Mailinglist Archive: opensuse (5130 mails)

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Re: [OT] Meta-discussion on the IP issues of GPUs and 3D -- WAS: Xgl on legacy nvidia cards
  • From: "Bryan J. Smith" <b.j.smith@xxxxxxxx>
  • Date: Tue, 23 May 2006 19:03:04 -0400
  • Message-id: <1148425384.2816.18.camel@xxxxxxxxxxxxxxxxxxxxxxxxxxxxxxx>
On Tue, 2006-05-23 at 10:08 -0300, Alvaro Kuolas wrote:
> What's wrong with you people!
> Were is your GNU GPL spirit?

It's called intellectual property (IP). IP is _always_ going to be an
issue with GPUs (Graphical Processing Unit), _period_. Today's GPUs are
_more_powerful_ than CPUs. It's like having a CPU with specialized
vector units. And must is driven in specialized software. A lot of
that IP is either Intel's or, increasingly via cross-licensing
agreements, Microsoft.

An additional problem at the _hardware_ level is the Intel platform
design itself. The reason why ATI and nVidia need kernel drivers is
largely Intel's fault. Intel continues to have _no_ "system"
interconnect and connects the GPU via an "peripheral" interconnect. So
it has to use hacks in software for coherency between the GPU and CPUs.

If we all used AMD HyperTransport eXtension (HTX) for GPUs like we do
Infiniband and select other expansions, then we wouldn't have a problem.
But as of right now, except for a few non-commodity, multi-GPU,
specialized systems, HTX isn't available for GPUs. And that's not
likely to change with Intel's control over the GPU industry --
especially when it comes to IP.

But at least it's an _open_ API in OpenGL, including extensions via an
Architectural Review Board (ARB) to keep vendor extensions from
dominating out of next generations. That's completely _different_ than
how DirectX is.

So even if we don't have "open source," we _do_ have "open standards."
It's only half of the equation, but given all the IP ownership issues,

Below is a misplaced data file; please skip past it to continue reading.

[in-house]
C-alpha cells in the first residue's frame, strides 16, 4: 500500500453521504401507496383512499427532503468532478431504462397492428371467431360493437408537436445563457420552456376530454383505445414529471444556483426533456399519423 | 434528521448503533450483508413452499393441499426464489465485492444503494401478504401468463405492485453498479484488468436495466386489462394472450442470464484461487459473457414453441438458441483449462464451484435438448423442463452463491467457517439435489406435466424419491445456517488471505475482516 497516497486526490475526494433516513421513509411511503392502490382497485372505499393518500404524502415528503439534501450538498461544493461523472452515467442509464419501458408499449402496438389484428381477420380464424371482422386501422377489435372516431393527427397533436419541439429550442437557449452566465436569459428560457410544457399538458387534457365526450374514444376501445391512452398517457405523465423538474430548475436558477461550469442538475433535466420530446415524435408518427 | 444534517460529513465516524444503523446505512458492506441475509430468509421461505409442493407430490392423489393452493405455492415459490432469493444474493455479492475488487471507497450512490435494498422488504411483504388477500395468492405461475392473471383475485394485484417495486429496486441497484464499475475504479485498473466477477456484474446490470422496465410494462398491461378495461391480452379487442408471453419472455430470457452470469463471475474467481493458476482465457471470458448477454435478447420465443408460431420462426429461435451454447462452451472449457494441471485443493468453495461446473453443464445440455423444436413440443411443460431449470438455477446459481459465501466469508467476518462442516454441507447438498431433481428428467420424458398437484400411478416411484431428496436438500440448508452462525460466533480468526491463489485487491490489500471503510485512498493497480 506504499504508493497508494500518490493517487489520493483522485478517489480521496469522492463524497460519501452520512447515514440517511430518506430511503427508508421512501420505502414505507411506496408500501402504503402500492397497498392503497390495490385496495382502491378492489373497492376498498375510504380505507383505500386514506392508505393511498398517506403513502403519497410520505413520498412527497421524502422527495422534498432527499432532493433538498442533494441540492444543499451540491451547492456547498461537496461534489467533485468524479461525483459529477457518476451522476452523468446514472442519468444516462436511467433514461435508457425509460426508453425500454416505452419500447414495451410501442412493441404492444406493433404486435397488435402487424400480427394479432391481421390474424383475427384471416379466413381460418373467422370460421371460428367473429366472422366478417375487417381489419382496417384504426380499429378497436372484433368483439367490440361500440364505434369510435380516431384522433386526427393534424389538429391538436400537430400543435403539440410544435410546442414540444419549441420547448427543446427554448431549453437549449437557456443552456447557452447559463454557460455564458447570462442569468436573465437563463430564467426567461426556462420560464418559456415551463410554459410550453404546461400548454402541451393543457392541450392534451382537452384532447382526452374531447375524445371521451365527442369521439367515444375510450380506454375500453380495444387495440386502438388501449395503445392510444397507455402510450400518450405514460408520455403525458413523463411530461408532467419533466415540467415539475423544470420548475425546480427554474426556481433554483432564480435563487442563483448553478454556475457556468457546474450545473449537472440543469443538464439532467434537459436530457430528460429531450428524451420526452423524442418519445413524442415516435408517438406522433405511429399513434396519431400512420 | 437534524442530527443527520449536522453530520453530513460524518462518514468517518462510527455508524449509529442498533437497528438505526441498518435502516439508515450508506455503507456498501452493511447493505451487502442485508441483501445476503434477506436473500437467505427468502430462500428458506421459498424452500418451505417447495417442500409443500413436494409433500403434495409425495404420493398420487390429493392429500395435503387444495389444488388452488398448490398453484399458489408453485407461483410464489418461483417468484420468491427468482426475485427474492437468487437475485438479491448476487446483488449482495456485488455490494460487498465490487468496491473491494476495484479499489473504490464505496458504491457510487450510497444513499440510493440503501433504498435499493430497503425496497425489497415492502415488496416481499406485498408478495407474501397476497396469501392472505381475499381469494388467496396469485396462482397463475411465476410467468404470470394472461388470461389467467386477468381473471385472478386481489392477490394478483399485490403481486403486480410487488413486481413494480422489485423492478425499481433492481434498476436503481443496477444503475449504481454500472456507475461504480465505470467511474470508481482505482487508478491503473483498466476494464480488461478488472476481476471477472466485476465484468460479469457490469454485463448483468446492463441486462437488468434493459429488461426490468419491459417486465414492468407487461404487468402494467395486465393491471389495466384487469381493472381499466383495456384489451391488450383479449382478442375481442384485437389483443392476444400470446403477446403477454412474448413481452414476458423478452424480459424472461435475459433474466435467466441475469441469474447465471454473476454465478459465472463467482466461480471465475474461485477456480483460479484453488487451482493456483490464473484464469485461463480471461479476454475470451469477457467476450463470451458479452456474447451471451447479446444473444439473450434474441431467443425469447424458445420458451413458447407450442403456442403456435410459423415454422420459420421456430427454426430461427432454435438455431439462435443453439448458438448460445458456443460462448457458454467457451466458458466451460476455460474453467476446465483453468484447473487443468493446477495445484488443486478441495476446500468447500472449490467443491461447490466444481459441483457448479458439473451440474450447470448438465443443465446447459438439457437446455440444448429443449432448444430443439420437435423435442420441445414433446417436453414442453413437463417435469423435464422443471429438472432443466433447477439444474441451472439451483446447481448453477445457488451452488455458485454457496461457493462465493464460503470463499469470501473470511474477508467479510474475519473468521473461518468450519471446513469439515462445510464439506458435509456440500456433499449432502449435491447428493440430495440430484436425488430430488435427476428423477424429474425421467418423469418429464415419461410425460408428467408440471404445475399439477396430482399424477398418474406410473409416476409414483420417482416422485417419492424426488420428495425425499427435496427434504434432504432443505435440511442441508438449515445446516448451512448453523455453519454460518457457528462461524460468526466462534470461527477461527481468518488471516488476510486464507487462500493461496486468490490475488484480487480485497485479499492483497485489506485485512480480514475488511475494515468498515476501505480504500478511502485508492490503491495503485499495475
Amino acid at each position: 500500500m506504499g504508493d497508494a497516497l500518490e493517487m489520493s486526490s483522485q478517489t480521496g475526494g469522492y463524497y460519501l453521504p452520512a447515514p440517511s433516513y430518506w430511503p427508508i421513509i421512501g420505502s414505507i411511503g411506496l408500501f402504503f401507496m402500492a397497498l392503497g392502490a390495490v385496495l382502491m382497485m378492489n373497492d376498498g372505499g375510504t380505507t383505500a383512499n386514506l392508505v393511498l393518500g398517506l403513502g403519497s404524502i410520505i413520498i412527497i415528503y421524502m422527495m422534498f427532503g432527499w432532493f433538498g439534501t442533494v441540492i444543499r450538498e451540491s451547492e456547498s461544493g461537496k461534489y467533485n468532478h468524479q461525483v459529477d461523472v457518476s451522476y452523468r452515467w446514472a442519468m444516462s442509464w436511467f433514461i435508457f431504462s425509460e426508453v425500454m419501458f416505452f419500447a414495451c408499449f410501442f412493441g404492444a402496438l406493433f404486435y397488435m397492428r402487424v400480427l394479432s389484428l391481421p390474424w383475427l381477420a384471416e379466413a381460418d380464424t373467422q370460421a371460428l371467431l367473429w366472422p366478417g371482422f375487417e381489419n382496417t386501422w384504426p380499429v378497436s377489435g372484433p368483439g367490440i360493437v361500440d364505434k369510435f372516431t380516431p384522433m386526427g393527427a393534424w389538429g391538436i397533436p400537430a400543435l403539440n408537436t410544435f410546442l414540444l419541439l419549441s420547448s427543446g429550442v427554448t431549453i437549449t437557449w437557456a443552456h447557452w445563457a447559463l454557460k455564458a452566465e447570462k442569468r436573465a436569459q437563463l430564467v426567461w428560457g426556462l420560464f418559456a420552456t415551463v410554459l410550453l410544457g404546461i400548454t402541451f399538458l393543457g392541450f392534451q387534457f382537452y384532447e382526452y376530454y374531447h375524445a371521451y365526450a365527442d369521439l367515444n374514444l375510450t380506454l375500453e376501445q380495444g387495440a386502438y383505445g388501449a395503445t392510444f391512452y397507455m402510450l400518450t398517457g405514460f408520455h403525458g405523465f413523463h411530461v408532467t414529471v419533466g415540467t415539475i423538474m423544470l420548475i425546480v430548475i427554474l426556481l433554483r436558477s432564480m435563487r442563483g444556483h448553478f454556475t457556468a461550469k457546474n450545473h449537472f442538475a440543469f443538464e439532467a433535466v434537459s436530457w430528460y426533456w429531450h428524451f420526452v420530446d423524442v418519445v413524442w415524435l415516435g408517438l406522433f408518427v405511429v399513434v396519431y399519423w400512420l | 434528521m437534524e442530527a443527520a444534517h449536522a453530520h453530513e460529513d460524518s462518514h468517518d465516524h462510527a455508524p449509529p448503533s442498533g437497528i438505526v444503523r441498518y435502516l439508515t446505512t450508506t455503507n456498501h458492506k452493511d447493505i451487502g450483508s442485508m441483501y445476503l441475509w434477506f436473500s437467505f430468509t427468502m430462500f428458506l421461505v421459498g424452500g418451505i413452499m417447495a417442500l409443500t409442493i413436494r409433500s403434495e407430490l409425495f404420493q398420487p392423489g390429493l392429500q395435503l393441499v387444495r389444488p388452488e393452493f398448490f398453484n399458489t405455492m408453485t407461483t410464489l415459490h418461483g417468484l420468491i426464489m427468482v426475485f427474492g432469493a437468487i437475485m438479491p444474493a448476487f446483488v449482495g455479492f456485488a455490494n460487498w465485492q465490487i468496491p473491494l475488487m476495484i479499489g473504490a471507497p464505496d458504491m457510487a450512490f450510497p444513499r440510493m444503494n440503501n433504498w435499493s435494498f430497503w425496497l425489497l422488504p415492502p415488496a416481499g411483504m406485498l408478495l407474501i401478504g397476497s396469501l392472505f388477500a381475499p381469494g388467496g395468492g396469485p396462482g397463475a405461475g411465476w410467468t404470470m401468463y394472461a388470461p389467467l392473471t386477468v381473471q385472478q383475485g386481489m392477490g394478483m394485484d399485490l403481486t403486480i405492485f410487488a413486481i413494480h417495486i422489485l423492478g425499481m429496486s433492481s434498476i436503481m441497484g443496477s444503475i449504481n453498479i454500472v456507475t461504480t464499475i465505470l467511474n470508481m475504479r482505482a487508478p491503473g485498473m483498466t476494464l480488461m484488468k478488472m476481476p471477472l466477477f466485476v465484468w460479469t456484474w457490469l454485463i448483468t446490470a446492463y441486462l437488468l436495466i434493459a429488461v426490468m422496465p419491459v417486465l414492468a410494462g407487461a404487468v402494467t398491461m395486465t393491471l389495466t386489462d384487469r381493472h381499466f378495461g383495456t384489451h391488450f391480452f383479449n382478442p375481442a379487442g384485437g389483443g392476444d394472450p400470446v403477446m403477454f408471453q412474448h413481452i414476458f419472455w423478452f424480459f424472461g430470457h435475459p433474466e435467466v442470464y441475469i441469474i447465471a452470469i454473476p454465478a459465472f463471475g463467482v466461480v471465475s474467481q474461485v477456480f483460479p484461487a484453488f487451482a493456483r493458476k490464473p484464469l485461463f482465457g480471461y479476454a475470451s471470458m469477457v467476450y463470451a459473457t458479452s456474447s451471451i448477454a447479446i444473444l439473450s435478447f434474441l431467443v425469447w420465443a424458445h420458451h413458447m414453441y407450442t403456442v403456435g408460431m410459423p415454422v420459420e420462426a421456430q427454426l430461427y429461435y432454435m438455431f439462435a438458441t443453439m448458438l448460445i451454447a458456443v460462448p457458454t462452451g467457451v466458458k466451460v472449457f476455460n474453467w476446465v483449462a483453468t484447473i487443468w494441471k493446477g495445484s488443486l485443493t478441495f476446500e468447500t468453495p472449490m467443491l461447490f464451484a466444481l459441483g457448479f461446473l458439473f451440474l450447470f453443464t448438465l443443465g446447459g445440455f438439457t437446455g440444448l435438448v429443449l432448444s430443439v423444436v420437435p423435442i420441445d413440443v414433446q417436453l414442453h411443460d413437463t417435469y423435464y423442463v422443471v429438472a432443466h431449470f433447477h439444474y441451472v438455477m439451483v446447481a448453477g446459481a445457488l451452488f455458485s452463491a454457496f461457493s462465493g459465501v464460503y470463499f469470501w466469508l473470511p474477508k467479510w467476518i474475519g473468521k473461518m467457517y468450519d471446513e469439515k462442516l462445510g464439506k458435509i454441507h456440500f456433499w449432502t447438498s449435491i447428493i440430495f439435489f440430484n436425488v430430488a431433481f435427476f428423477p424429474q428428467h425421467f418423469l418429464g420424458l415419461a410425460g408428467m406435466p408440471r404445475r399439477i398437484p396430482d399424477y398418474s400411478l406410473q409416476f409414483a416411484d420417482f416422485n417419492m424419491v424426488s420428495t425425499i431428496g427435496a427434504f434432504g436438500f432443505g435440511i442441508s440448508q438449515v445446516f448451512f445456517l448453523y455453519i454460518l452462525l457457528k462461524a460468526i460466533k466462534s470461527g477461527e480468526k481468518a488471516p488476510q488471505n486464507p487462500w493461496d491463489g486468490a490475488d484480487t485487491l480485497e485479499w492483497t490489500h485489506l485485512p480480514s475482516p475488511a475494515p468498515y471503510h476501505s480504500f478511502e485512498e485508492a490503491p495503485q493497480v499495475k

it's actually advantageous (from a legal perspective) for ATI, Matrox,
nVidia and others to keep the source code closed. Especially with some
of the key IP at the kernel level being Intel's (which they don't share
in their own drivers).

> For now I just buy computer parts that have data sheets freely
> available or enough information for a good driver.

Writing a GLX and corresponding kernel-level memory/interconnect
interface driver for a GPU is about 1,000x time more difficult than a
network driver for a MAC (Media Access Control) IC.

It's like comparing a single stateful packet filter (SPF) firewall for
layer 2-4 to a complete security appliance that also proxy and filters
layers 5-7 as well.

This is reality. It's not going to change. Especially since GPUs
double in performance _twice_as_fast_ as CPUs.

> That's a good way to support the really GNU/Linux Friendly enterprises.
> ...and support Linux in general.
> But, on the Video Card segment... is though!
> Just nVidia and ATI... both on war. Not a friendly situation.

Not true! Not true at all!

ATI and nVidia, as well as Creative, Matrox and others, _do_ work
together in the OpenGL ARB! They keep the _open_ standard going! So
anything written today in OpenGL will _still_ work on OpenGL in the

GPUs are _not_ MACs. They are 1,000x more complex -- especially in
their software support. But at least we _do_ have an open standard.

Bryan J. Smith Professional, technical annoyance
Americans don't get upset because citizens in some foreign
nations can burn the American flag -- Americans get upset
because citizens in those same nations can't burn their own

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